Lobbyists Swarm around the Winners

I’ve been talking a lot about the parasite economy this week – like in my forthcoming book The Libertarian Mind and on STOSSEL this Friday night – and two stories in the Washington Post today illustrate the problem.

John Wagner reports that campaign contributions are now flowing to surprise Maryland gubernatorial winner Larry Hogan. Why would campaign contributions come in after the campaign is over?

“A lot of people speculatively invested in the Brown campaign and now realize they made the wrong choice,” said Jennifer Bevan-Dangel, executive director of Common Cause Maryland, a group that closely monitors campaign contributions. “Donors give because it gets them in the door, regardless of who’s in power.”

The reports show that Hogan raised nearly $1.4 million in the two months after the election — roughly the amount that Martin O’Malley (D) raised after he was elected governor in 2006.

When a state government hands out some $40 billion a year, lots of people want to get friendly with the people who will influence how that money is spent. Through regulations, the government influences billions more, and lobbyists don’t want to be left out of those discussions either.

Money flowed to Hogan from utilities, banks and health-care companies that are regulated by the state and from associations that represent businesses in Annapolis. Groups representing chiropractors, nurse practitioners, nursing homes and psychologists have all given since the election….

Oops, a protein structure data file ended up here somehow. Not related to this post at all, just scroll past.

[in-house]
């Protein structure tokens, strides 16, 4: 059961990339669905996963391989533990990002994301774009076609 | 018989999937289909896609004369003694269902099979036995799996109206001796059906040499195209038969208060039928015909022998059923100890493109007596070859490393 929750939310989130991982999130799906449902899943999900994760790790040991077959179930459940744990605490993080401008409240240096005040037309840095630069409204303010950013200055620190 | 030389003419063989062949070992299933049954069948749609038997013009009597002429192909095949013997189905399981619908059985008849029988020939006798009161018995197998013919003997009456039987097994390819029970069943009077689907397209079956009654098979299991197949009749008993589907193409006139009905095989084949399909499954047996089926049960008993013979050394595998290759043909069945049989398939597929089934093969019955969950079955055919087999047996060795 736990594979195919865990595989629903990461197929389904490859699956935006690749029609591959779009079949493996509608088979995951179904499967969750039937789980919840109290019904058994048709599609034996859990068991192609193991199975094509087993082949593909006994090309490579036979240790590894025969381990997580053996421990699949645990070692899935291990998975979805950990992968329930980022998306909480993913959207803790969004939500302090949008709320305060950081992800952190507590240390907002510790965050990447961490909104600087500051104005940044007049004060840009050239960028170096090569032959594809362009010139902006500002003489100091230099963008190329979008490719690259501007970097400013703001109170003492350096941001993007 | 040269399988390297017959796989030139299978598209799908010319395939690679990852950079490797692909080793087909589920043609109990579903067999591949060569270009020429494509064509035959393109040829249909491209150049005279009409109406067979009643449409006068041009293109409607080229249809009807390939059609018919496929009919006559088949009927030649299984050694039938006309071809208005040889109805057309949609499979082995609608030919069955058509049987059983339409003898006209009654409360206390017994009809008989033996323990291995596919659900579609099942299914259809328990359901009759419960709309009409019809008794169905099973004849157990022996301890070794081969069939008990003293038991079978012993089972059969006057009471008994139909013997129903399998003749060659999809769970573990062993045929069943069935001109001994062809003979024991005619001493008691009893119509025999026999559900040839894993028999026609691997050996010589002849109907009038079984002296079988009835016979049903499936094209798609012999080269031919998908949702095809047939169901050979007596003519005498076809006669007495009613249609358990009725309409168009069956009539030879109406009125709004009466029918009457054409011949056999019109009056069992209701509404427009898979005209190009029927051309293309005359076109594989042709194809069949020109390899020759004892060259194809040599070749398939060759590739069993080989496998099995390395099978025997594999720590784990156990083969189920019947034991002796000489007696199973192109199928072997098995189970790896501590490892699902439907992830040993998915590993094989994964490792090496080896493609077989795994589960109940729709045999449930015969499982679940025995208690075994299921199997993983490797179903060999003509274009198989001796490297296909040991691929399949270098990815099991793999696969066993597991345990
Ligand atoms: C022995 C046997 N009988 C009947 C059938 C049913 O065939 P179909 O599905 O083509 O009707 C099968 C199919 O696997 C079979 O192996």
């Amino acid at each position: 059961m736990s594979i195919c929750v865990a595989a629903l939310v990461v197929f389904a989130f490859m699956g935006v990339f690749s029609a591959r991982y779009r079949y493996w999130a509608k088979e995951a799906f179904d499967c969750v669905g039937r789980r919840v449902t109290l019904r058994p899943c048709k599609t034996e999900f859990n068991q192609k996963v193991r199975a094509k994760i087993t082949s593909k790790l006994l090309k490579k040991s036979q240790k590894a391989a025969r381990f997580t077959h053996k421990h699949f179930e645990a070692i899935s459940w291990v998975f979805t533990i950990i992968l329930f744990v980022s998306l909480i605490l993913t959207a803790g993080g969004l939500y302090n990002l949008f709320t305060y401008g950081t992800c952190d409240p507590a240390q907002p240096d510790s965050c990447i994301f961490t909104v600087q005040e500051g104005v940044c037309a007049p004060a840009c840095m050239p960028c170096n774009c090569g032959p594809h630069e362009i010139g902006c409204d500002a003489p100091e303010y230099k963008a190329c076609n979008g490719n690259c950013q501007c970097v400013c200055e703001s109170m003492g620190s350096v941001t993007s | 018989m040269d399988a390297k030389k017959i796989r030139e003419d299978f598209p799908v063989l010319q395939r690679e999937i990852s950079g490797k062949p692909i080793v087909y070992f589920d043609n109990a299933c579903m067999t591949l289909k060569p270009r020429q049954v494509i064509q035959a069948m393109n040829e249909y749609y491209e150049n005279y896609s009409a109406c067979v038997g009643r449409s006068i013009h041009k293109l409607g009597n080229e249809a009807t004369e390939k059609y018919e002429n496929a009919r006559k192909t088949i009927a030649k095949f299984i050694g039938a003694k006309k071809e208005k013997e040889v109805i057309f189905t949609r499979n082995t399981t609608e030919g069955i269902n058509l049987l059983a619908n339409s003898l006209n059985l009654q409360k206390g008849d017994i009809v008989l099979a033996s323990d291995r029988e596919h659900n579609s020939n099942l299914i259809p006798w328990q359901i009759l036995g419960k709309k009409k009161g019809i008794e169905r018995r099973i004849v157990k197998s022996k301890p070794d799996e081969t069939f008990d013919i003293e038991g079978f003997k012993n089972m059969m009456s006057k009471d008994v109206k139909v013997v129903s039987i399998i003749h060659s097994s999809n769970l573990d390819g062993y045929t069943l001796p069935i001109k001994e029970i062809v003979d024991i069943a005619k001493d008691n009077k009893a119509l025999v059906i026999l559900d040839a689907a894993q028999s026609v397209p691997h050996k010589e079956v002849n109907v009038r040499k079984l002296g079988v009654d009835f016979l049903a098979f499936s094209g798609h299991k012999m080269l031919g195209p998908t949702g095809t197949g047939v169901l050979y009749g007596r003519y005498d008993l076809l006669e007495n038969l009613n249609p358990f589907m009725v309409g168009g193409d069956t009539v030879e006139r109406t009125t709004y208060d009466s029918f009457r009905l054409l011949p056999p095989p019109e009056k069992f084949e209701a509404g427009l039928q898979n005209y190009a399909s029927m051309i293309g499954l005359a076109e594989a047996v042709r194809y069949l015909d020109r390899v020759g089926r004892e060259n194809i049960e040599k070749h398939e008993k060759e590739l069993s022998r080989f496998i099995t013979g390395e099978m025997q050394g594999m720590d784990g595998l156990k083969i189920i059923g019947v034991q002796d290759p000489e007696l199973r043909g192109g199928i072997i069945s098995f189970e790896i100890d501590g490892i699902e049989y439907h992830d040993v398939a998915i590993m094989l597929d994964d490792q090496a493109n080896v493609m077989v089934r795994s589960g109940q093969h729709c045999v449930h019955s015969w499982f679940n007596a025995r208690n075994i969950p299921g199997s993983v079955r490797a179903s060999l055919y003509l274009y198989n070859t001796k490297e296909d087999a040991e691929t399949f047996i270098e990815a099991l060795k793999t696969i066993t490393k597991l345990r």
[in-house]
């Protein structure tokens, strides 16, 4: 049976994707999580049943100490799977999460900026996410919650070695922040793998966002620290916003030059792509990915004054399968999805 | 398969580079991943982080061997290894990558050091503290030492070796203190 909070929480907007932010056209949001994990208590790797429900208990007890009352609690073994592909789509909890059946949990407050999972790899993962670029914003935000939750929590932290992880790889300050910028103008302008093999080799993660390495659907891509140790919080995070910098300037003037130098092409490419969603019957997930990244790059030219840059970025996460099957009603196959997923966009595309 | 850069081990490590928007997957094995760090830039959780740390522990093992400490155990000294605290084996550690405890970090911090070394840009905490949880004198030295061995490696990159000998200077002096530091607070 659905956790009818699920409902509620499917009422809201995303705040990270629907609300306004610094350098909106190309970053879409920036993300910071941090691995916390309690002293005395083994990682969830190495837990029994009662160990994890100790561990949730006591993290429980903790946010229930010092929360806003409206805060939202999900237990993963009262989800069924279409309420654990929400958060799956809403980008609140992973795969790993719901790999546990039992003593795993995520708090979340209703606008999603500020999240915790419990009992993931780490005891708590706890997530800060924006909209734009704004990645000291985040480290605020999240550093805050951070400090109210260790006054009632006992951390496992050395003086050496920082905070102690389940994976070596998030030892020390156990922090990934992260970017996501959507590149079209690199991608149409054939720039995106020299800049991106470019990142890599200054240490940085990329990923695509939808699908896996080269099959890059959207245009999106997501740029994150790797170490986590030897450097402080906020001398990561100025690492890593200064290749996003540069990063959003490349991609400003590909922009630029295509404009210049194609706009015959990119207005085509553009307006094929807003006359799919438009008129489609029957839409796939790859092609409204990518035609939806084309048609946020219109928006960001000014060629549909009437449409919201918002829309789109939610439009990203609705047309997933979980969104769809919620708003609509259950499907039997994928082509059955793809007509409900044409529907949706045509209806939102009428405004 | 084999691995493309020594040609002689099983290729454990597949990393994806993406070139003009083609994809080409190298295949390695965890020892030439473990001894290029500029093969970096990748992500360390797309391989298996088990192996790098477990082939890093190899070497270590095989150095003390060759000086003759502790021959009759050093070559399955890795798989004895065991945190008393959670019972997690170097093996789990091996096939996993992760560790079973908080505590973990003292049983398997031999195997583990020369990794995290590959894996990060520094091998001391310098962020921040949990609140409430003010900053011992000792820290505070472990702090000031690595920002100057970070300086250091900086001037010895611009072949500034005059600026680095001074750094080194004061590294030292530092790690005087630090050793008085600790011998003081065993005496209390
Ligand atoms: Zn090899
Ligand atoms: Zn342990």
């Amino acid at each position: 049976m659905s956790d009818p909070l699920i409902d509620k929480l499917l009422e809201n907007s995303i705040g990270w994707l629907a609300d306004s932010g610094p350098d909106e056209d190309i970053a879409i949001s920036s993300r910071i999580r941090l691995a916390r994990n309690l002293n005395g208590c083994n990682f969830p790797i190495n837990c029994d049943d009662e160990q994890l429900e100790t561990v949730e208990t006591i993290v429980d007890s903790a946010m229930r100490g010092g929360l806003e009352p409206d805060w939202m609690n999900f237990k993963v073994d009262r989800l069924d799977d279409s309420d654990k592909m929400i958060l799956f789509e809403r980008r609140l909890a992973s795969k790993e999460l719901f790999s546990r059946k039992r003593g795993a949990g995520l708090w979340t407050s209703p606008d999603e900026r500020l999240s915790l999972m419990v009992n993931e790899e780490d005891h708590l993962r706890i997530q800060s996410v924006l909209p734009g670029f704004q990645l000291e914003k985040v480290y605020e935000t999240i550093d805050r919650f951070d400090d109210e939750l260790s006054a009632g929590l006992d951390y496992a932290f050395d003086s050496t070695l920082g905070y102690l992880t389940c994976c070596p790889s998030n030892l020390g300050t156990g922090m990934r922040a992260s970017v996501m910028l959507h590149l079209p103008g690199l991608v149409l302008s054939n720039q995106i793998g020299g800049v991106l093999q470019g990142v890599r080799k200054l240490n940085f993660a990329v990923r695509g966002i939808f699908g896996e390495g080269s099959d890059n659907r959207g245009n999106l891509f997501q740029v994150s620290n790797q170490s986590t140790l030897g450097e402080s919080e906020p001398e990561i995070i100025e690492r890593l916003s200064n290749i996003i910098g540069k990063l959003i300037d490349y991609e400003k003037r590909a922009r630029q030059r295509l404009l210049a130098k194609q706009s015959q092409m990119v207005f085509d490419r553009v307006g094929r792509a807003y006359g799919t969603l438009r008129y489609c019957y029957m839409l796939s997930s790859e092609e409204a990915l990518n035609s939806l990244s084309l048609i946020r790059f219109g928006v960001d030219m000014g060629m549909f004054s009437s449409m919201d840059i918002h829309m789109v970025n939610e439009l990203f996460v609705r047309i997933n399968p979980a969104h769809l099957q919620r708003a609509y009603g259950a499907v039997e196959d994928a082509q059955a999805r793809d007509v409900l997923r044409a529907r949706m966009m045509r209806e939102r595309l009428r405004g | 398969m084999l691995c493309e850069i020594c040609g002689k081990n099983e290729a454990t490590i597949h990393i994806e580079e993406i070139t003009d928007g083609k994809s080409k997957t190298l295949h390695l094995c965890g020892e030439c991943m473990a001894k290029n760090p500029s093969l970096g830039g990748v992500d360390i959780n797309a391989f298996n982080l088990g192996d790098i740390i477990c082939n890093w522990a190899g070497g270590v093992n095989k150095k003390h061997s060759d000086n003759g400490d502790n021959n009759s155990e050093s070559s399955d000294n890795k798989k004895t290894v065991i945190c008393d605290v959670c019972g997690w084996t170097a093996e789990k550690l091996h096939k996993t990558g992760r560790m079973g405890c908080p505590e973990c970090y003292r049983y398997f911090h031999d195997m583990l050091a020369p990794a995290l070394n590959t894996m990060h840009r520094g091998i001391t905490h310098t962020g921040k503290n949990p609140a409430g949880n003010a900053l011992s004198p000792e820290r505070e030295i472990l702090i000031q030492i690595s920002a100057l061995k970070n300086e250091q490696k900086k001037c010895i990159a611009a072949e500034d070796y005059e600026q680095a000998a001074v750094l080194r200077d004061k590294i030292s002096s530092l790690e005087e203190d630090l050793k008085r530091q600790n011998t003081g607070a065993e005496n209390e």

Other donors include more than a dozen of the highest-paid lobbyists in Annapolis. 

Also in today’s Post, Mike DeBonis reports that council candidates backed by newly elected D.C. mayor Muriel Bowser are raking in cash for their upcoming special elections. People want a friend in city hall, too.

Why indeed do “chiropractors, nurse practitioners, nursing homes and psychologists” need lobbies, much less give campaign contributions? Because they want a piece of vast government expenditures on health care, they want regulatory protection from competition, or they want something else that government can deliver. 

I make no criticism here of Governor Hogan or Mayor Bowser. I have no reason to think that either of them has done anything inappropriate for a campaign contributor. This is a systemic problem.

It’s just part of the parasite economy, where you use the law to get something you couldn’t get voluntarily in the marketplace.